Please ensure Javascript is enabled for purposes of website accessibility
Home / Legal News / The give and take of Act 10

The give and take of Act 10

The Wisconsin Supreme Court ruled in a 5-2 decision released Thursday that whatever collective-bargaining rights state lawmakers give out, they can just as easily take away.

In a lead opinion attributed to Justice Michael Gableman, the justices in the majority regularly returned to the idea that even though employees clearly have the right to assemble in unions, employers are under no constitutional obligation to meet with them to bargain over pay, benefits and similar matters. The ruling marks the end of the legal wrangling over Act 10, the 2011 law that stripped most public employees of the bulk of their collective-bargaining rights.

Act 10 has been upheld twice in its entirety by federal courts and once before by the Wisconsin Supreme Court, in a case in which critics questioned whether lawmakers had violated the state’s open-meeting law when passing the legislation.

In the separate case that led to the decision released Thursday, opponents of the law had conceded that nothing in the state or national constitutions requires that employers sit down with employees represented by collective-bargaining units to negotiate employment conditions.

But they argued that, in passing a 1959 law that required employers to engage in collective bargaining with public workers, legislators had established a right. If they wanted to take away that right, the plaintiffs argued, Act 10 should have eliminated collective-bargaining obligations entirely.

The law instead only went part of the way, eliminating employers’ obligation to bargain over every subject except for raises tied to the rate of inflation. In acting that way, the plaintiffs argued, lawmakers had in effect set up a system that punishes employees who exercise their remaining collective-bargaining rights.

The plaintiffs argued the new law established two classes of employees, those that are represented by collective-bargaining units and those that are not. Represented employees are the only ones, though, restricted to bargaining over nothing except raises.

The plaintiffs cited case law establishing the principle that the government cannot withhold benefits as a way of retaliating against citizens, who through the exercise of their constitutional rights, have done something to provoke officials.

In response, the justices in the majority argued that because collective bargaining never was a constitutionally guaranteed right to begin with, lawmakers could not be accused of using Act 10 to punish those who were merely acting in accordance with the constitution.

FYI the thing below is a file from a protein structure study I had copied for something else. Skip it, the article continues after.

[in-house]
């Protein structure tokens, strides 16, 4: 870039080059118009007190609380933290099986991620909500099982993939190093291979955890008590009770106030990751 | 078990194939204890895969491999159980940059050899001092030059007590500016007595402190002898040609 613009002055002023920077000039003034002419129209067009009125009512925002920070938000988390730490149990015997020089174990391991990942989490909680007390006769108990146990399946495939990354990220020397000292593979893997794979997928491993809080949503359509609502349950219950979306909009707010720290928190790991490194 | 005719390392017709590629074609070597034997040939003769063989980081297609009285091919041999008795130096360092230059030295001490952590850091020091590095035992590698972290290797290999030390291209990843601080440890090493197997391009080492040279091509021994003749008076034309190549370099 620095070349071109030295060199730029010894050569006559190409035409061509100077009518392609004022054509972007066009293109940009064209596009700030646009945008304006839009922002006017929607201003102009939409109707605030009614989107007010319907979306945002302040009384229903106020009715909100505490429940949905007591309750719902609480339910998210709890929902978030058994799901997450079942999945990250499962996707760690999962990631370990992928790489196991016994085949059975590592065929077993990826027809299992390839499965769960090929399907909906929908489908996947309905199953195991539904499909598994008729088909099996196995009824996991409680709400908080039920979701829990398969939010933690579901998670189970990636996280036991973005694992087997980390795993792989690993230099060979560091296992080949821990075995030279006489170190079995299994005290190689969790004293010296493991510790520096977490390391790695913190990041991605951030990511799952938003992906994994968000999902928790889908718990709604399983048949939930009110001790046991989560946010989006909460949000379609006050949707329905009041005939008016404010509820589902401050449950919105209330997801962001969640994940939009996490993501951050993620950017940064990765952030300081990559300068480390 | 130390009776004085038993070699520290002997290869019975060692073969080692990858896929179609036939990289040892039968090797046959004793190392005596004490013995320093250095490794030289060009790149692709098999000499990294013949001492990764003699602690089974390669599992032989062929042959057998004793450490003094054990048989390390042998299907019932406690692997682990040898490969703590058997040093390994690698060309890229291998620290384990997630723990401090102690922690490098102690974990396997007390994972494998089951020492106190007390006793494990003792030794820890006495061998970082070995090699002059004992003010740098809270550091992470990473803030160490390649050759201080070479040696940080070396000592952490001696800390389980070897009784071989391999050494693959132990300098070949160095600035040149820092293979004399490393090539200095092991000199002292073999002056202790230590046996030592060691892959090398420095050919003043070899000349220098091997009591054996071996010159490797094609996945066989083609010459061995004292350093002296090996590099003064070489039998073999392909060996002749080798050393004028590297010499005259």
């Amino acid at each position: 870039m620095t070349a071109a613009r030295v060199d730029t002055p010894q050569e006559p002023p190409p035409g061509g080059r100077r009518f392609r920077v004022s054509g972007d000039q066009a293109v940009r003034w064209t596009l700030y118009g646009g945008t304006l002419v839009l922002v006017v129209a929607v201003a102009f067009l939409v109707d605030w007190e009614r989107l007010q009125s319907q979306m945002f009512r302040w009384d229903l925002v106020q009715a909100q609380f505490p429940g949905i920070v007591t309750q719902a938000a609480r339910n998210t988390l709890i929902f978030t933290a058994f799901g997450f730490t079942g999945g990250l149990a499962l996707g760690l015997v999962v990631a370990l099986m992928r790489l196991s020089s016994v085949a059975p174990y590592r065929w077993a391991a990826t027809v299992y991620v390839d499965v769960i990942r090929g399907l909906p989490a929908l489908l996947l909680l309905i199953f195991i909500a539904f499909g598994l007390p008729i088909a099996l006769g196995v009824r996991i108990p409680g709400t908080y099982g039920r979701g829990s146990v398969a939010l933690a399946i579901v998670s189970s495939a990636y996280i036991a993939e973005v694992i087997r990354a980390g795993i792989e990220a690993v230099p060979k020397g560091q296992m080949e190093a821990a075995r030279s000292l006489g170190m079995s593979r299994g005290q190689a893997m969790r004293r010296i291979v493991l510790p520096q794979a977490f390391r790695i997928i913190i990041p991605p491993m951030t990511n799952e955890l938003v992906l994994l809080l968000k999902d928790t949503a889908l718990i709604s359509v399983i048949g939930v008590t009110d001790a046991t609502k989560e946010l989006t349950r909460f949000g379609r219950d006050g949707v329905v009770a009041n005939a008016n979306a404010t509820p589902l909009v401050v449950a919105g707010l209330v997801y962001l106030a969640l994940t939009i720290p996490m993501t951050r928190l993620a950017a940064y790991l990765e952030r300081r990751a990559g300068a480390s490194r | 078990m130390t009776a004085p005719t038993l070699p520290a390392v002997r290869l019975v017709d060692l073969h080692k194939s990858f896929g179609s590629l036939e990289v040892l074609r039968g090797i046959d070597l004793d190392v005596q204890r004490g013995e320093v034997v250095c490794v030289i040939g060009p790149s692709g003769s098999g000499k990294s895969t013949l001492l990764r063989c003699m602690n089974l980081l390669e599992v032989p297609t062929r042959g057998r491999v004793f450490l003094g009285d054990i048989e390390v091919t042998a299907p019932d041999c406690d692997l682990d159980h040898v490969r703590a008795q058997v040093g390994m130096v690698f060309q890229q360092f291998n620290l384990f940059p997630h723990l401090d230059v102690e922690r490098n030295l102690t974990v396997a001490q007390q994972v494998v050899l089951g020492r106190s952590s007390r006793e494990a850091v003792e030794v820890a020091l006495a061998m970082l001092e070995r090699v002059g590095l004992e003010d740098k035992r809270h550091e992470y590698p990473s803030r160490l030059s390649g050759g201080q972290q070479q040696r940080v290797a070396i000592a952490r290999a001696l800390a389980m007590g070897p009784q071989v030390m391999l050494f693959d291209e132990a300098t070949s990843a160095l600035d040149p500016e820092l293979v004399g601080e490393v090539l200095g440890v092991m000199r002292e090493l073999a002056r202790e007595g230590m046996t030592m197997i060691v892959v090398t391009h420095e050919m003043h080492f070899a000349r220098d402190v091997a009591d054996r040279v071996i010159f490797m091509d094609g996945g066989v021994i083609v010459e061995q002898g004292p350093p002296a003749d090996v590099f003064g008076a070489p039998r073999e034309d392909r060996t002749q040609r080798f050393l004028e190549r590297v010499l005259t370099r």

“No matter the limitations or ‘burdens’ a legislative enactment places on the collective bargaining process, collective bargaining remains a creation of legislative grace and not constitutional obligation,” Gableman wrote for the majority.

The case stemmed from lawsuit filed by the Madison teachers union and a union representing Milwaukee public workers.

Besides restricting collective-bargaining rights, Act 10 also requires public employees to contribute more toward their health insurance and pension costs. A Thursday statement attributed to Gov. Scott Walker praised the ruling and claimed the law has saved taxpayers more than $3 billion, mostly attributable to schools and local governments saving more money because of the higher contributions.

Lester Pines, a lawyer who represented the teachers union, said the decision was not unexpected given the conservative makeup of the court and critical comments the justices made during oral arguments.

But Pines said the length of the legal fight gave unions time to prepare for operating in a post-collective bargaining environment.

“The governor’s desire to destroy the public employee unions has failed,” he said. “We’ll just see new approaches to dealing with employers by the unions. Those will become evident as we go forward.”

Walker introduced the proposal shortly after taking office in 2011, a move that was met with fierce resistance from teachers, other public workers and their supporters who flooded the Capitol for weeks in an effort to block the bill’s passage. Democratic state senators fled the state for two weeks in a failed attempt to block the bill’s passage.

Act 10 bars automatic withdrawals from members’ paychecks and requires annual elections to see if members want their unions to go on representing them. It also required the increased pensions and health care contributions, which Walker has said helped local governments and schools save enough money to deal with other cuts done to balance a state budget shortfall in 2011.

Walker’s opponent for re-election, Democrat Mary Burke, supports the higher contributions. But while she backs restoring collective bargaining, Burke has not promised to work for the repeal of Act 10 if elected.

Walker was forced to stand for recall in 2012, a move largely motivated out of anger over the union law. He won, becoming the first governor in U.S. history to defeat a recall.

The Associated Press also contributed to this report.


About Dan Shaw, dshaw@wislawjournal.com

Dan Shaw is the managing editor at the Wisconsin Law Journal. He can be reached at dshaw@wislawjournal.com or at 414-225-1807.

Leave a Reply

Your email address will not be published. Required fields are marked *

*